Widespread drought is driving high food insecurity in several parts of East Africa, including central and southern Somalia, southeastern Ethiopia, northern and eastern Kenya, northern and eastern Tanzania, and southeastern Uganda. According to a special report released by FAO’s Global Information and Early Warning System (GIEWS), these areas received less than one-quarter of their normal rainfall from October to December. This low precipitation has driven the price of cereals and livestock products up sharply, while forcing livestock prices down for pastoralist households; this is constraining many households’ ability to afford food. As a result, many households will enter the lean season much earlier than usual.
In several areas of Ethiopia, recent rainfall has been up to 50 percent below average; in the southern Somali region, rains failed completely in October and November, with virtually no precipitation. Crop and livestock conditions have both suffered as a result of this dry weather, challenging food availability and access, as well as pastoralist households’ purchasing power. The report provides an example from the Gode market, where the goat-to-maize terms of trade were 44 percent lower in October 2016 than the average of the previous five years. Households are expected to face continued food insecurity until March 2017, when the next rainy season begins.
In southeastern Kenya, cumulative precipitation from October to December was between 30 and 55 percent lower than average; precipitation was even lower in the coastal areas of the country, which saw rainfall up to 90 percent below average. In the northeastern and eastern pastoral areas, rainfall was 45-75 percent lower than normal. Below-average precipitation has led to severe deterioration of both crop and pasture conditions, which has had a severe negative impact on livestock conditions and milk production. Increased staple food prices and decreased livestock prices are putting pressure on pastoralist households, reducing their food access and purchasing power.
Tanzania has seen significantly increased maize prices in recent months as a result of reduced output earlier in the year and anticipated poor production for early 2017. In November, maize prices in the northeastern Arusha market were 26 percent higher than prices in November 2015. GIEWS reports that in the northern areas of the country, cumulative rainfall from October to December was 30-50 percent lower than average; in the eastern and coastal areas, precipitation was as much as 80 percent lower than average. As a result of this widespread dryness, planting and harvests have been delayed and crop conditions and production prospects throughout the country are poor. There is a strong likelihood of a second consecutive reduced harvest in early 2017.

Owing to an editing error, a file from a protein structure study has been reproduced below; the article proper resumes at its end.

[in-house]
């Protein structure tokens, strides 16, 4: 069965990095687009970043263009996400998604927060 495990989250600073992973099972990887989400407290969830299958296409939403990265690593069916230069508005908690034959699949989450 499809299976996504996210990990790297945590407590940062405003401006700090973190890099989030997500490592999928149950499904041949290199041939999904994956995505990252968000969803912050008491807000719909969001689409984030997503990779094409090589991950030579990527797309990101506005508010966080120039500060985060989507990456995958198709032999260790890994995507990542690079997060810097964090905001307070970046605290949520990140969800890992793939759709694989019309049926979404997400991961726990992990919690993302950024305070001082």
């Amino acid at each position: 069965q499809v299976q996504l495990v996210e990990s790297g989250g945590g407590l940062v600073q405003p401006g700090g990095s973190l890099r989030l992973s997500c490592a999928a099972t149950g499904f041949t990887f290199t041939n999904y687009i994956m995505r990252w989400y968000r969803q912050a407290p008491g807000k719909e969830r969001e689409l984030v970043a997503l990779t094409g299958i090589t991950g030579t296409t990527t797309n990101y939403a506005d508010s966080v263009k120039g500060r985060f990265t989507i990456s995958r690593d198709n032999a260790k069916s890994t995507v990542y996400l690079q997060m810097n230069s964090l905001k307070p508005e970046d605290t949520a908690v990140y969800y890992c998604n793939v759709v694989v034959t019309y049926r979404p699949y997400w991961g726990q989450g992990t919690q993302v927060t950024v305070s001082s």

Southeastern Uganda has experienced rainfall up to 40 percent below average in recent months, leading to poor crop establishment and development. Maize prices rose dramatically in November due to a combination of seasonal patterns, poor prospects for the second season harvest, and strong export demand from neighboring countries. In Kampala and Lira (a major northern maize-producing region), maize prices rose by about 20 percent while in Busia (a major trade hub with Kenya), prices rose by 12 percent. GIEWS reports that in all monitored markets in the country, November maize prices were at record levels.
In many countries, the current dry spell has been compounded by the El Niño-induced drought seen in 2015 and early 2016, reducing many households’ resilience to current poor production prospects and high prices. The report calls for urgent increased support for the agricultural sector to help reduce food insecurity throughout the region.
By: Sara Gustafson, IFPRI